That said, I share Patricrk's suspicion that Gibbon wasn't democracy's greatest booster. While Gibbon may or may not find slavery anathemic to cultural greatness, he probably preferred monarchism to democracy to preserve cultural integrity. To tell you the truth, he was probably on to something. But the failure of that mindset, to me, is the preference for haute culture over the public welfare. If one must decide between a ruling literati with cultured salons and proficiency in ancient Greek and a society in which the basic needs are met for every citizen, I'd choose the latter.


message 34: by Bentley, Group Founder, Leader, Chief (last edited May 24, 2010 10:32AM) (new)

Bentley | 24010 comments Good post Patrick. Adding technology to the slavery issue does not show great cultural progress; nor did it depict that for the Southern US. However, the South prided itself on its culture and its being such a genteel place for the plantation owners that is. It is odd how from the beginning of time there were slaves to do the owners bidding and each society and class of people thought it was OK. There seems to be always an undercurrent.

I am not so sure that monarchism was any better than democracy when it came to having slaves and/or promoting/owning them though.

It is odd how societies delude themselves into thinking that some folks are worth less than themselves.


Patricrk patrick | 475 comments Bently wrote It is odd how societies delude themselves into thinking that some folks are worth less than themselves.
It is part of our tribal mentality. That's why we notice the appearance of people we speak to (are they in our tribe?), support sports team, etc. I think it is hard wired into humans to create sub groups that that are "real people" while all others are "subhumans". Even if it someone from the same family who isn't a member of this group. After all, those in the Goodreads History group are clearly a superior class.


Patricrk patrick | 475 comments Patrick wrote: "Slavery doesn't necessarily impede development of better technology. Eli Whitney's mechanical cotton gin boosted the efficiency of slavery as an engine of production in the antebellum American Sou..."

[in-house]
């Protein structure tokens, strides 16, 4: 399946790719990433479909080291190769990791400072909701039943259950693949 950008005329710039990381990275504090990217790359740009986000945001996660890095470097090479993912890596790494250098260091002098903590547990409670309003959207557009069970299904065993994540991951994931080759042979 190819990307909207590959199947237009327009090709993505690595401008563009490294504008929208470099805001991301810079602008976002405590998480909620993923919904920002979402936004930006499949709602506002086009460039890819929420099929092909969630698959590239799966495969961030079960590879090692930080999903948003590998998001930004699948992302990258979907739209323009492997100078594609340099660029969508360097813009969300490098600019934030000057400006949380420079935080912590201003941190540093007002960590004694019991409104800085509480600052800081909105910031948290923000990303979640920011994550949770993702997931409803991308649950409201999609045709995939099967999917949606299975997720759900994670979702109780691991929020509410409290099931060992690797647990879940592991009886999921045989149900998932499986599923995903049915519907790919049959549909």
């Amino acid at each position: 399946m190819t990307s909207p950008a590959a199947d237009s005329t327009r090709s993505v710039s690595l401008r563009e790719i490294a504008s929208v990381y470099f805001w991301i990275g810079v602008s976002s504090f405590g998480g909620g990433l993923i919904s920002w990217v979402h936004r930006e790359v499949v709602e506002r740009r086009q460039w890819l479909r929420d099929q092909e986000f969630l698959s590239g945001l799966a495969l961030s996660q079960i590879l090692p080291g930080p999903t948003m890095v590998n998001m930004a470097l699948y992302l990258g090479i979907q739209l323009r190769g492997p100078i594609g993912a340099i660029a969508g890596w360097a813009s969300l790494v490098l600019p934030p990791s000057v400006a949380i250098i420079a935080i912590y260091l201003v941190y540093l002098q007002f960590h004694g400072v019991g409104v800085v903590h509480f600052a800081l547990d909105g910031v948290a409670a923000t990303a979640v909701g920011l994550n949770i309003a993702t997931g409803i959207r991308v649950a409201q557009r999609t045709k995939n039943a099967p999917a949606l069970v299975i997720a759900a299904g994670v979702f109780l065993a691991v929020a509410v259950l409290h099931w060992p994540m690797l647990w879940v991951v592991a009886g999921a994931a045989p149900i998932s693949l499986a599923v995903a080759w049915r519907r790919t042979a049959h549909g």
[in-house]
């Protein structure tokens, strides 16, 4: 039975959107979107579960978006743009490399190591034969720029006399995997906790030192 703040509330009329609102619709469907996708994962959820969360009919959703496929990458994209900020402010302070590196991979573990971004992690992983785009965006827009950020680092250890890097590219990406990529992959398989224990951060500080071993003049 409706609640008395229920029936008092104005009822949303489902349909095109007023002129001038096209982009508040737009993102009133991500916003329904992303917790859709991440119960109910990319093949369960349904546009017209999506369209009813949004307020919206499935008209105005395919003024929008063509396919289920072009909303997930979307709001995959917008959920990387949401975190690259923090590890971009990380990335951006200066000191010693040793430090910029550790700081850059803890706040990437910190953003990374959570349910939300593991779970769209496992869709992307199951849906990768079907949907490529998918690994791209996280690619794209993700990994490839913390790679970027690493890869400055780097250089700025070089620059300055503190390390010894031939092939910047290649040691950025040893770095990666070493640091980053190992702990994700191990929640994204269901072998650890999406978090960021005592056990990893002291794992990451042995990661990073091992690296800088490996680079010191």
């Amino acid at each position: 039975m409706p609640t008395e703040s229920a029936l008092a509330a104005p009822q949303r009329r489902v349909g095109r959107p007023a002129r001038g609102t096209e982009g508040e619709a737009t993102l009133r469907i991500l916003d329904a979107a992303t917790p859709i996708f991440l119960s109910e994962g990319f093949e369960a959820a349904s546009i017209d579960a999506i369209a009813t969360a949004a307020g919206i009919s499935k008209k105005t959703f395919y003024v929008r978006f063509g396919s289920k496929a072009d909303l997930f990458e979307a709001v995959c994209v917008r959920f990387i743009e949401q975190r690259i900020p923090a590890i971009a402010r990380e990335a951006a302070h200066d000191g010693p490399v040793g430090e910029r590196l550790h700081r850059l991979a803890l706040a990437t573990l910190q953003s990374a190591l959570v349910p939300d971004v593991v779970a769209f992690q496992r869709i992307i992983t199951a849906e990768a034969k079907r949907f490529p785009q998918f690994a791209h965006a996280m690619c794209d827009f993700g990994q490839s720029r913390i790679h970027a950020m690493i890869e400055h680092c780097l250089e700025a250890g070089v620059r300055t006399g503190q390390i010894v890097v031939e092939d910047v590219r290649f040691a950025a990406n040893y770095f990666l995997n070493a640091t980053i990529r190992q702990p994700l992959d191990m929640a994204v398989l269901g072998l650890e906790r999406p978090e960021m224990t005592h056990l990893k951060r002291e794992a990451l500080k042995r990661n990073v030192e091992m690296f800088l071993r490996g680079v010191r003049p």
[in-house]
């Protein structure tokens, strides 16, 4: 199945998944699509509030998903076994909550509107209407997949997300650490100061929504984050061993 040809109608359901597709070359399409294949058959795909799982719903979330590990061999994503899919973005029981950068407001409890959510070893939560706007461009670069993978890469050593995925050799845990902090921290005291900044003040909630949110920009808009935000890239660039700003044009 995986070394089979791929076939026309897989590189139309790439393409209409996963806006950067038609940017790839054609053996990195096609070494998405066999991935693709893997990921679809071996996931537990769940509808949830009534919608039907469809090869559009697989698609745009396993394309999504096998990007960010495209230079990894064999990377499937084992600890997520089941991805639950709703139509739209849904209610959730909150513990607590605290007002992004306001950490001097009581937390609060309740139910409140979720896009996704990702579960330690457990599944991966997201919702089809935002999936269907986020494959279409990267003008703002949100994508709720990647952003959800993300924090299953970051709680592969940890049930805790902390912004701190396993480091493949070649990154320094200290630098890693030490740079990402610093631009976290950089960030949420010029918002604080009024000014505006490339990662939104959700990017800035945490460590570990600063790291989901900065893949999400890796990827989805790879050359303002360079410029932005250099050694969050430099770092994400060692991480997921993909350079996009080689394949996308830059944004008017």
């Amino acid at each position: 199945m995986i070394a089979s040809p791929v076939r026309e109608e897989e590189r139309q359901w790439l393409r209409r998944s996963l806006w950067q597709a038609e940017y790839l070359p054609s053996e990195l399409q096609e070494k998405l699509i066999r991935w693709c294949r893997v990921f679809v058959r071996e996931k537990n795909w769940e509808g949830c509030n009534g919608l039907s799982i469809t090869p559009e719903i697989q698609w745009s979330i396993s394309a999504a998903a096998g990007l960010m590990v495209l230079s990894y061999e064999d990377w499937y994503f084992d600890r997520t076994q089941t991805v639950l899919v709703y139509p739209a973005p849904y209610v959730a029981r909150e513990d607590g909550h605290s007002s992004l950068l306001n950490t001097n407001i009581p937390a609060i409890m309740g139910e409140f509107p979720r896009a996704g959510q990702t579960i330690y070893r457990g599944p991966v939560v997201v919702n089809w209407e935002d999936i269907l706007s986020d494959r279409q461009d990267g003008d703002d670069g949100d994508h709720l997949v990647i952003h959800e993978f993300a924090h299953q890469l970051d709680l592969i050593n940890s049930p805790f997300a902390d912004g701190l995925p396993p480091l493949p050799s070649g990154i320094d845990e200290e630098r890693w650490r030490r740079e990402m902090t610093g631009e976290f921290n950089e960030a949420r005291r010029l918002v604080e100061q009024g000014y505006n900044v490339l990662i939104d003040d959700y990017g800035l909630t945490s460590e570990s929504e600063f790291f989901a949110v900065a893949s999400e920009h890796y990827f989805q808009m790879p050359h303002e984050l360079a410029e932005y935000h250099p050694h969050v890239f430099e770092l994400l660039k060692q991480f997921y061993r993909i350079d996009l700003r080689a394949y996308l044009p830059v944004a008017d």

I look at this a bit differently. Whitney came out of a slave free state and can't really be counted as part of the slave culture (quibble - not really important). What the cotton gin did was provide the technology that made an agriculture product (upland cotton) then essentially worthless into a resource for an existing market. It didn't make growing cotton any more efficient, it did make the processing of upland cotton more efficient. I agree with all you said about the effect this had afterwards.

I've always wondered if slavery was really more economical than paying someone only for the time they work and letting them buy their own food, housing etc the rest of the year. I think part of it was the uncertainty of whether you could get get a work force during harvest time or hoeing time or when workers were needed. Now of course this work is done with expensive machines.

I don't understand what you mean by "If slavery is complemented by technology ..." Could you explain a bit more?


message 37: by Bentley, Group Founder, Leader, Chief (new)

Bentley | 24010 comments Patricrk wrote: "Bently wrote It is odd how societies delude themselves into thinking that some folks are worth less than themselves.
It is part of our tribal mentality. That's why we notice the appearance of ..."


You are making me laugh...


message 38: by Patrick (last edited May 24, 2010 01:27PM) (new)

Patrick Sprunger Patricrk asked: "I don't understand what you mean by "If slavery is complemented by technology ..." Could you explain a bit more?"

The sentence was redundant. It essentially repeats my point about the mechanical cotton gin increasing plantation profits.* As the beginning to the second paragraph, I tried to contrast how technology interacts with slavery, but culture itself does not.